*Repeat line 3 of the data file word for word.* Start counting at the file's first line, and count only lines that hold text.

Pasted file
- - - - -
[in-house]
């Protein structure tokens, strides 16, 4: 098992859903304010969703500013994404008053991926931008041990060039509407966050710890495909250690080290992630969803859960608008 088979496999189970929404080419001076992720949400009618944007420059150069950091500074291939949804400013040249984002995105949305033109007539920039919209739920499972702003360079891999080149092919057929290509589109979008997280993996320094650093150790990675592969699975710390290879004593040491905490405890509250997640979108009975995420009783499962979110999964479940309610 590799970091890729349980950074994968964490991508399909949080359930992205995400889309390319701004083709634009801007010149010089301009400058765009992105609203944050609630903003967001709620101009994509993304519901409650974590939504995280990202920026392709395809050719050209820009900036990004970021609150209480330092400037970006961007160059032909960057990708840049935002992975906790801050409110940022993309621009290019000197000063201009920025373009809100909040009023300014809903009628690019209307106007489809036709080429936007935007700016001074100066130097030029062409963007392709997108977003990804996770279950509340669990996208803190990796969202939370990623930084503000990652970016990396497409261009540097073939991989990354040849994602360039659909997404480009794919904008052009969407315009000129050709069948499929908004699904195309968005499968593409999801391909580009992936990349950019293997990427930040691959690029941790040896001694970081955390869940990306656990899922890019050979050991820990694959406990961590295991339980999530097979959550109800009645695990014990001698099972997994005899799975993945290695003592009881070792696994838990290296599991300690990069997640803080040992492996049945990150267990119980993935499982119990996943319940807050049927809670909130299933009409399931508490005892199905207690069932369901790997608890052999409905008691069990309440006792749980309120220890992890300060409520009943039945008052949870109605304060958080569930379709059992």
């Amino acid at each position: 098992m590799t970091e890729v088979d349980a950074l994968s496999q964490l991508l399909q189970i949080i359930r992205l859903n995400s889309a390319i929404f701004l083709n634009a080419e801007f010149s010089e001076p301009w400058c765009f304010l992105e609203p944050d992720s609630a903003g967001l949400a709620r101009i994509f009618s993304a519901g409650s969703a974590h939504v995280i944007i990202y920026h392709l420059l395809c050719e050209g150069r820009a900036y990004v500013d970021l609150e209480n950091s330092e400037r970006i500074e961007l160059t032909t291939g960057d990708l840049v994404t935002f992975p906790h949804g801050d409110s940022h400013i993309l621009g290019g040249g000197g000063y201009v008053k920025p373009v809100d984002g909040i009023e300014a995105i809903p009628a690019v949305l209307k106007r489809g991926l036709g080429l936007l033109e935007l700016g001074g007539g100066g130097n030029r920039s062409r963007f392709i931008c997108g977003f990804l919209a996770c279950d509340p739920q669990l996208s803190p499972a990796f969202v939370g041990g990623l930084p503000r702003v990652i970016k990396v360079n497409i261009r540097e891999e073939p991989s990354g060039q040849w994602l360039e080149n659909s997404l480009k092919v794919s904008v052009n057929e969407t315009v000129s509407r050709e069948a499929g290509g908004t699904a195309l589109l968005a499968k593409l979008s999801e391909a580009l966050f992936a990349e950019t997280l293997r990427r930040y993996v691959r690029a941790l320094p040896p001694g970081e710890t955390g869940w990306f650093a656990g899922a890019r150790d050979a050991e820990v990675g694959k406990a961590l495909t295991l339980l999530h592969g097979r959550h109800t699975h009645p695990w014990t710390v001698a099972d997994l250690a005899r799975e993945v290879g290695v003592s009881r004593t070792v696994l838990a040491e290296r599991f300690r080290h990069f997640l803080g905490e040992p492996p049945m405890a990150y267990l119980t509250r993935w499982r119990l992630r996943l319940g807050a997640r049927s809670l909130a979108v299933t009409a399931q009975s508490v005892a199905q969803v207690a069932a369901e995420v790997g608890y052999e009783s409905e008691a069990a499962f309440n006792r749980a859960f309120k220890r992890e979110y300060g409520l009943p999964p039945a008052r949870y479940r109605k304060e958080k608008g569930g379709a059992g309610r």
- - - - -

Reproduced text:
């Amino acid at each position: 098992m590799t970091e890729v088979d349980a950074l994968s496999q964490l991508l399909q189970i949080i359930r992205l859903n995400s889309a390319i929404f701004l083709n634009a080419e801007f010149s010089e001076p301009w400058c765009f304010l992105e609203p944050d992720s609630a903003g967001l949400a709620r101009i994509f009618s993304a519901g409650s969703a974590h939504v995280i944007i990202y920026h392709l420059l395809c050719e050209g150069r820009a900036y990004v500013d970021l609150e209480n950091s330092e400037r970006i500074e961007l160059t032909t291939g960057d990708l840049v994404t935002f992975p906790h949804g801050d409110s940022h400013i993309l621009g290019g040249g000197g000063y201009v008053k920025p373009v809100d984002g909040i009023e300014a995105i809903p009628a690019v949305l209307k106007r489809g991926l036709g080429l936007l033109e935007l700016g001074g007539g100066g130097n030029r920039s062409r963007f392709i931008c997108g977003f990804l919209a996770c279950d509340p739920q669990l996208s803190p499972a990796f969202v939370g041990g990623l930084p503000r702003v990652i970016k990396v360079n497409i261009r540097e891999e073939p991989s990354g060039q040849w994602l360039e080149n659909s997404l480009k092919v794919s904008v052009n057929e969407t315009v000129s509407r050709e069948a499929g290509g908004t699904a195309l589109l968005a499968k593409l979008s999801e391909a580009l966050f992936a990349e950019t997280l293997r990427r930040y993996v691959r690029a941790l320094p040896p001694g970081e710890t955390g869940w990306f650093a656990g899922a890019r150790d050979a050991e820990v990675g694959k406990a961590l495909t295991l339980l999530h592969g097979r959550h109800t699975h009645p695990w014990t710390v001698a099972d997994l250690a005899r799975e993945v290879g290695v003592s009881r004593t070792v696994l838990a040491e290296r599991f300690r080290h990069f997640l803080g905490e040992p492996p049945m405890a990150y267990l119980t509250r993935w499982r119990l992630r996943l319940g807050a997640r049927s809670l909130a979108v299933t009409a399931q009975s508490v005892a199905q969803v207690a069932a369901e995420v790997g608890y052999e009783s409905e008691a069990a499962f309440n006792r749980a859960f309120k220890r992890e979110y300060g409520l009943p999964p039945a008052r949870y479940r109605k304060e958080k608008g569930g379709a059992g309610r």